If you or a loved one has a food sensitivity, you’re careful to avoid the offending ingredient: no peanut butter nearby, dairy be darned, and gluten be gone!
Like humans, pets have food sensitivities. However, they are unable to communicate their symptoms, so we often miss their ailments, allergies and/ or sensitivity issues altogether.
Enter: Limited Ingredient Diets.
What is a Limited Ingredient Diet?
In the pet food world, a food labeled as a Limited Ingredient Diet should be free of common allergy-inducing ingredients such as:
- White potato
- Grains with gluten
Note that the above ingredients like chicken and eggs aren’t unhealthy for all pets. Just like nuts or shellfish for humans, these ingredients are fine for some but cause reactions in others.
Some LID formulas stick to one protein source and one carb source, such as salmon and chickpea. Others simply stick to a single protein source and a few carb sources known to be allergy-friendly, such as chickpeas and sweet potato.
Should my pet be on a Limited Ingredient Diet?
LIDs are ideal for pets with food sensitivities. Symptoms of pet food sensitivities include:
- Hot spots
- Itchiness without fleas
- Frequent ear infections
- Loose stool after mealtime
- Excessive gassiness
- Frequent vomiting (in more severe cases)
If your pet exhibits any of these symptoms, an LID may be worth a try.
If your pet is currently thriving on her current food, keep it up! Although, you may look in to rotating formulas to minimize the risk of food intolerances.
So, how do I choose?
Our biggest piece of advice: read the label!
The term “Limited Ingredient Diet” is not regulated. There are excellent LID formulas available, but there are others who co-opt the term for marketing only.
So, do your research (or chat with a Tomlinson’s Team Member) to determine a true LID using the above criteria.
If you already know your pet is allergic to an ingredient, reading the ingredient deck will help narrow down your search.
If you’re not sure what’s causing your dog’s tummy troubles, try an elimination diet:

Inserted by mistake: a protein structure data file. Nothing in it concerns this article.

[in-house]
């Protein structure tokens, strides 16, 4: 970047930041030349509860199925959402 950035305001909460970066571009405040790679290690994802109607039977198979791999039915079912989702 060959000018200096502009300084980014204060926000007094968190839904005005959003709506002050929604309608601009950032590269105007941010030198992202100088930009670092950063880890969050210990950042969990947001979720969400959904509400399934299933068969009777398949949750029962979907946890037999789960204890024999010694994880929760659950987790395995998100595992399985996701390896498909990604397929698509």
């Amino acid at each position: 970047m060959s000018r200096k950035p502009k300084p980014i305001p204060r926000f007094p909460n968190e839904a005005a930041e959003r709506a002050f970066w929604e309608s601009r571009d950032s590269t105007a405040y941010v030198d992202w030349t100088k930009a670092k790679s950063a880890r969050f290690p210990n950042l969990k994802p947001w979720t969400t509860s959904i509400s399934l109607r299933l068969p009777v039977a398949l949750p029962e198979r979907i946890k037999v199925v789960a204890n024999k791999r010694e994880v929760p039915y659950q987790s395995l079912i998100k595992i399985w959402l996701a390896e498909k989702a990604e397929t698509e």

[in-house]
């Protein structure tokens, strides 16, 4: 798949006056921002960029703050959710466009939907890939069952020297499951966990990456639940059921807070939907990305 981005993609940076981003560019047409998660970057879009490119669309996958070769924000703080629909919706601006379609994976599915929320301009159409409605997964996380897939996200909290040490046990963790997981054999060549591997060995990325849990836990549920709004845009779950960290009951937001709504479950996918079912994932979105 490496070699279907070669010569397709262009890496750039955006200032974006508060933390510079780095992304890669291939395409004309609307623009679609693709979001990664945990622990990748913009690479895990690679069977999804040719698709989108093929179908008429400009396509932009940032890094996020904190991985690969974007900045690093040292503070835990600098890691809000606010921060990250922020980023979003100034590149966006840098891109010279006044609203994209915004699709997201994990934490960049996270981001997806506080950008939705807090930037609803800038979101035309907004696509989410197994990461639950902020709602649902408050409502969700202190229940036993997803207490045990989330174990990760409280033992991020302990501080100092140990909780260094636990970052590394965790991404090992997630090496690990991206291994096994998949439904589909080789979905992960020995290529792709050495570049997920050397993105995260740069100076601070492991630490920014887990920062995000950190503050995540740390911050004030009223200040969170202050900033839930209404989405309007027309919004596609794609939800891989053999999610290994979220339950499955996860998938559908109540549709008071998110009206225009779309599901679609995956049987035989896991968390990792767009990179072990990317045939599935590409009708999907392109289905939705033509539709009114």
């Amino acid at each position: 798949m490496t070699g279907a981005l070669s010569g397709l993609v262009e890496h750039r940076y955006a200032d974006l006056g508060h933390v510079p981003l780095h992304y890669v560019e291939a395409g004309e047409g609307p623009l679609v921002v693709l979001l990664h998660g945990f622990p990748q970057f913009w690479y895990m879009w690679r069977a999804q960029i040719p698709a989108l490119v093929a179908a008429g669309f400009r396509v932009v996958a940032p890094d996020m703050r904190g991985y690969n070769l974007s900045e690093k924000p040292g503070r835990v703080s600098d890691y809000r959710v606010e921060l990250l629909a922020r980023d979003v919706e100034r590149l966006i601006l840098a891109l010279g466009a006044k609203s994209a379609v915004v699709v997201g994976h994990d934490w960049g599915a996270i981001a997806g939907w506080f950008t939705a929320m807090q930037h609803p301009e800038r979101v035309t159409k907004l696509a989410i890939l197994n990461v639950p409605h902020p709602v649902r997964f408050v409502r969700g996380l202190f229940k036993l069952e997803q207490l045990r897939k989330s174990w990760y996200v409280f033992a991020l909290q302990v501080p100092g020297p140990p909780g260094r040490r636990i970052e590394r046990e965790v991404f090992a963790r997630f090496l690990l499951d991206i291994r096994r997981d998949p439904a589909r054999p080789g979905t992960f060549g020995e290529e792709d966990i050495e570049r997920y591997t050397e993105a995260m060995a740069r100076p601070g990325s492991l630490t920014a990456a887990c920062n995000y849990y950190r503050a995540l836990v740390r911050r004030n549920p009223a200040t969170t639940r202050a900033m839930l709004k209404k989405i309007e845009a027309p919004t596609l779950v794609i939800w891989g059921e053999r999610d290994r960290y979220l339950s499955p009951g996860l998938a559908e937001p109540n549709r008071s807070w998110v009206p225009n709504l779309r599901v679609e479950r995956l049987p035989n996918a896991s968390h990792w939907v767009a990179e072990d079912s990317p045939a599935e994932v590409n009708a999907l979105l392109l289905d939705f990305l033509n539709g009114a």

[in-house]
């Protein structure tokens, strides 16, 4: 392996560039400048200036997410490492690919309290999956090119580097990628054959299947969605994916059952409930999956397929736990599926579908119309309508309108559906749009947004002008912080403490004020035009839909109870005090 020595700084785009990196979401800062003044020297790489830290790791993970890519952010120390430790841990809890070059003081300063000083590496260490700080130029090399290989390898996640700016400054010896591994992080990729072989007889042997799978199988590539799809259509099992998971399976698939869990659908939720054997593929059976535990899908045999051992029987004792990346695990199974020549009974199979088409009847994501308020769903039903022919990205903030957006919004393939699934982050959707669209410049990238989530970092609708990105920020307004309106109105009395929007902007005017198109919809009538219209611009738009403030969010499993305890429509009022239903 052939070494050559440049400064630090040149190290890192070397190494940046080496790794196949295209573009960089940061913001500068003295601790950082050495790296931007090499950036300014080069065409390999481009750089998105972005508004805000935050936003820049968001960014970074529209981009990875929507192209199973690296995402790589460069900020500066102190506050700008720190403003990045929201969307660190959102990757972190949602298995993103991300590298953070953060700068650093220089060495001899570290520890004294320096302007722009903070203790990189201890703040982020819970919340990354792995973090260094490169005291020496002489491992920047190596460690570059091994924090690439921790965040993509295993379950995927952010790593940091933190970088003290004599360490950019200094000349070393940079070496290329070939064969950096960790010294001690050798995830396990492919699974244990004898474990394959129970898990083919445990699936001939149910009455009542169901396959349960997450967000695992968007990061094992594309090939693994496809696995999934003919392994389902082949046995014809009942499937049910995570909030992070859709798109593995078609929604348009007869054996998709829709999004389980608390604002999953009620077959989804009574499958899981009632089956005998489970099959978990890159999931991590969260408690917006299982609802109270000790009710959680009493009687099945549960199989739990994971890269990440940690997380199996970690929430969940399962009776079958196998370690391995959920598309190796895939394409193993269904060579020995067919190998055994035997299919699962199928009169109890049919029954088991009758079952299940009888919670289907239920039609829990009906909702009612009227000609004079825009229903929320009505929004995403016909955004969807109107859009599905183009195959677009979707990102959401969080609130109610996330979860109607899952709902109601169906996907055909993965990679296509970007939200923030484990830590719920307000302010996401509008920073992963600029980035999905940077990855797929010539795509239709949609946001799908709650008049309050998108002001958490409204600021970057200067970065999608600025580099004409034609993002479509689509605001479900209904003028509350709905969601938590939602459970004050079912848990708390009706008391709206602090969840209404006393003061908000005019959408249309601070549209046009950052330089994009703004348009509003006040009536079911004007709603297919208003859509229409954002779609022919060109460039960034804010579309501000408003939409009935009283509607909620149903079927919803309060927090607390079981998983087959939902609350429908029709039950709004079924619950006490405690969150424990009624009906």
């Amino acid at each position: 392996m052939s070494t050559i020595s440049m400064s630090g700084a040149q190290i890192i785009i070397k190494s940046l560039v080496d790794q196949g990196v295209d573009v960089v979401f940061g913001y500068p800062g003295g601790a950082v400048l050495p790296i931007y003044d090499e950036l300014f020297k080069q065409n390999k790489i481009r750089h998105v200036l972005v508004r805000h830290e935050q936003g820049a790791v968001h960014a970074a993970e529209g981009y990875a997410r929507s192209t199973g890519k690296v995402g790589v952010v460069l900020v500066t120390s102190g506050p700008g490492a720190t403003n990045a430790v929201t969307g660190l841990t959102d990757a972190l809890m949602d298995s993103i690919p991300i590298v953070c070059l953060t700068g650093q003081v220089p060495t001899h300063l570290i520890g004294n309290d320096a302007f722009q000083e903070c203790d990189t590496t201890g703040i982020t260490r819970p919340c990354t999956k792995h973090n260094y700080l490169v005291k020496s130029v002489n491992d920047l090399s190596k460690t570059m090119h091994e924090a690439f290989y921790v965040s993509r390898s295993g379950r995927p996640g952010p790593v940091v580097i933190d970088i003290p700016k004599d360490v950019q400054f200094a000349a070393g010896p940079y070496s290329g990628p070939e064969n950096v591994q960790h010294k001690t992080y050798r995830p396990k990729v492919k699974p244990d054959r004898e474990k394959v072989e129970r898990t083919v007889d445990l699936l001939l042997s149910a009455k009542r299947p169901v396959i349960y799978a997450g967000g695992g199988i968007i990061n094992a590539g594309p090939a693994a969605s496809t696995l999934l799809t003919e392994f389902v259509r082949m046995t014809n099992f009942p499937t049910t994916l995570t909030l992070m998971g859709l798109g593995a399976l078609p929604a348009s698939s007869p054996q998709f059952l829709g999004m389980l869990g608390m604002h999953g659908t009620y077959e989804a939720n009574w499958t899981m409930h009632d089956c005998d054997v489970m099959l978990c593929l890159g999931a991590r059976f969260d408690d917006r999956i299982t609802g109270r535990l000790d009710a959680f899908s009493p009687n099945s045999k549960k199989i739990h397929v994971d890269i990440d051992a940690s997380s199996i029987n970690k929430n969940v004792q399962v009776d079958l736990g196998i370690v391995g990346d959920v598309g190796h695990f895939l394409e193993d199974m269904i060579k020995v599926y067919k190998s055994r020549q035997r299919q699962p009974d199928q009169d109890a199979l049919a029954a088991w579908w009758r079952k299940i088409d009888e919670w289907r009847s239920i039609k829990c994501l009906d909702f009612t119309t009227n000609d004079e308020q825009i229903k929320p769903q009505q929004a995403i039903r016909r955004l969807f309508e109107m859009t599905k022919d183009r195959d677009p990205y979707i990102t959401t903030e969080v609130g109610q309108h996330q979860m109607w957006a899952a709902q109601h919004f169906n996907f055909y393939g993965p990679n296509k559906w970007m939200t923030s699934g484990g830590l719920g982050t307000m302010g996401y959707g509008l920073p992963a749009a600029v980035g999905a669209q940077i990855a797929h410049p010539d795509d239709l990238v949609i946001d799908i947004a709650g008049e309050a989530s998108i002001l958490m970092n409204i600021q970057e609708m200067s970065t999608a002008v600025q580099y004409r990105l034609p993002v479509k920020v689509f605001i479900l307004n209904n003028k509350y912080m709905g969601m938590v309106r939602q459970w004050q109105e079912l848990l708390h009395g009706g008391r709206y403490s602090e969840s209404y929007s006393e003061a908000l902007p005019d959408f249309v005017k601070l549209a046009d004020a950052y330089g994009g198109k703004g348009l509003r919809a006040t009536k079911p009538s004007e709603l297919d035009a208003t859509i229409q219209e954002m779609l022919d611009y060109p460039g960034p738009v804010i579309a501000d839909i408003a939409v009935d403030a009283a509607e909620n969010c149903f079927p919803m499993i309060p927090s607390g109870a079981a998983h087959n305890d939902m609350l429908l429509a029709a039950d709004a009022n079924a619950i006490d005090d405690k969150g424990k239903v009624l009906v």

- Inspect at the ingredients of your pet’s current food, looking for any of the allergenic ingredients listed above.
- Identify an LID formula without said ingredients.
- Over 7-14 days, transition your pet to the new food, giving a little more new food and a little less old food each day.
- Once fully transitioned, keep track of your pet’s symptoms over 30 days.
- If symptoms dissipate, BINGO! You’ve found your food.
- If symptoms remain, test another LID formula or brand.
If your pet can tolerate it, we suggest rotating protein formulas within the same LID brand to avoid developing any further sensitivities. Plus, it keeps mealtime more interesting when you’re not always eating the same thing.
Need help getting started? Here are some more tips on how to choose the right food for your pet.
What are some of Team Tomlinson’s favorites?
Nulo Limited+: Not only is Nulo based right here in Austin, Texas, but their new line of Limited+ foods are single-source protein recipes made without common potential allergens like chicken, chicken fat, eggs, peas, pea fiber, white potato and tapioca.
Zignature: Limited ingredients and hypoallergenic formulas are Zignature’s expertise. You can find traditional protein sources like salmon and turkey, as well as more exotic proteins like kangaroo and venison.
The Honest Kitchen: Their line of Minimalist foods include only 6 ingredients, perfect for those that seem to be allergic to *everything*.
Raw Diets: Most brands of raw foods are single-source protein. And, because they don’t require the same kind of carbohydrates required to make kibble, the carbs in raw foods come from healthier sources- like vegetables.
Tell us about your experience with LIDs in the comments below, or over on our Facebook page!